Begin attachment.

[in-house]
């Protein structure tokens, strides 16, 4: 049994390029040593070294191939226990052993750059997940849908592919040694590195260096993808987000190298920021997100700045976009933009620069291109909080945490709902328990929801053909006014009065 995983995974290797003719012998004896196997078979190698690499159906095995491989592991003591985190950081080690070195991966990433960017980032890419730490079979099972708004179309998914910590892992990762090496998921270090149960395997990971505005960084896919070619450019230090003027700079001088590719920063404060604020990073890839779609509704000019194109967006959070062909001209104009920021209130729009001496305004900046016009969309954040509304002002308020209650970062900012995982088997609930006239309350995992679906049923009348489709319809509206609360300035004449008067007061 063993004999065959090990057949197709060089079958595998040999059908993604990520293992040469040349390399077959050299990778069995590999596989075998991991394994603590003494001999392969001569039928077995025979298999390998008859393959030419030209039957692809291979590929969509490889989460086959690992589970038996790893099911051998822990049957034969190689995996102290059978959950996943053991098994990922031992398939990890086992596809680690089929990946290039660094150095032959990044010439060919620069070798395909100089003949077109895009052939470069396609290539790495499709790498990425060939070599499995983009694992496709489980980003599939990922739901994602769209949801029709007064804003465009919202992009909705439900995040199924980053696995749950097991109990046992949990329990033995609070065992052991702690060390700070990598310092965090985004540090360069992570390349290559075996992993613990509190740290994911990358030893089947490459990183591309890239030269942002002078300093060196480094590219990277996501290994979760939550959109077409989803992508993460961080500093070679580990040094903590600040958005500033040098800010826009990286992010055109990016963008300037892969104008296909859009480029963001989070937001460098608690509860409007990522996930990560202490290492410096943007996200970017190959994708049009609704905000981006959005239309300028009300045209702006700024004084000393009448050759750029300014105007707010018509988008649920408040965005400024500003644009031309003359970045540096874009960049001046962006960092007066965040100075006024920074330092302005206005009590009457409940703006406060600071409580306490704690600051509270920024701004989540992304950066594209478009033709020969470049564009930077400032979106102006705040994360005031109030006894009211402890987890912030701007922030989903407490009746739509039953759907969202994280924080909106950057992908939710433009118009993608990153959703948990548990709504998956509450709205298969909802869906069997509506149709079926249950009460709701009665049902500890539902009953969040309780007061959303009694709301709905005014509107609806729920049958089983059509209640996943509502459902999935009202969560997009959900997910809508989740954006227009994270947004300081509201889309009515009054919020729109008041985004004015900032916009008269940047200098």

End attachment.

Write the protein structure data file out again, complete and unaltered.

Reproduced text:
[in-house]
């Protein structure tokens, strides 16, 4: 049994390029040593070294191939226990052993750059997940849908592919040694590195260096993808987000190298920021997100700045976009933009620069291109909080945490709902328990929801053909006014009065 995983995974290797003719012998004896196997078979190698690499159906095995491989592991003591985190950081080690070195991966990433960017980032890419730490079979099972708004179309998914910590892992990762090496998921270090149960395997990971505005960084896919070619450019230090003027700079001088590719920063404060604020990073890839779609509704000019194109967006959070062909001209104009920021209130729009001496305004900046016009969309954040509304002002308020209650970062900012995982088997609930006239309350995992679906049923009348489709319809509206609360300035004449008067007061 063993004999065959090990057949197709060089079958595998040999059908993604990520293992040469040349390399077959050299990778069995590999596989075998991991394994603590003494001999392969001569039928077995025979298999390998008859393959030419030209039957692809291979590929969509490889989460086959690992589970038996790893099911051998822990049957034969190689995996102290059978959950996943053991098994990922031992398939990890086992596809680690089929990946290039660094150095032959990044010439060919620069070798395909100089003949077109895009052939470069396609290539790495499709790498990425060939070599499995983009694992496709489980980003599939990922739901994602769209949801029709007064804003465009919202992009909705439900995040199924980053696995749950097991109990046992949990329990033995609070065992052991702690060390700070990598310092965090985004540090360069992570390349290559075996992993613990509190740290994911990358030893089947490459990183591309890239030269942002002078300093060196480094590219990277996501290994979760939550959109077409989803992508993460961080500093070679580990040094903590600040958005500033040098800010826009990286992010055109990016963008300037892969104008296909859009480029963001989070937001460098608690509860409007990522996930990560202490290492410096943007996200970017190959994708049009609704905000981006959005239309300028009300045209702006700024004084000393009448050759750029300014105007707010018509988008649920408040965005400024500003644009031309003359970045540096874009960049001046962006960092007066965040100075006024920074330092302005206005009590009457409940703006406060600071409580306490704690600051509270920024701004989540992304950066594209478009033709020969470049564009930077400032979106102006705040994360005031109030006894009211402890987890912030701007922030989903407490009746739509039953759907969202994280924080909106950057992908939710433009118009993608990153959703948990548990709504998956509450709205298969909802869906069997509506149709079926249950009460709701009665049902500890539902009953969040309780007061959303009694709301709905005014509107609806729920049958089983059509209640996943509502459902999935009202969560997009959900997910809508989740954006227009994270947004300081509201889309009515009054919020729109008041985004004015900032916009008269940047200098």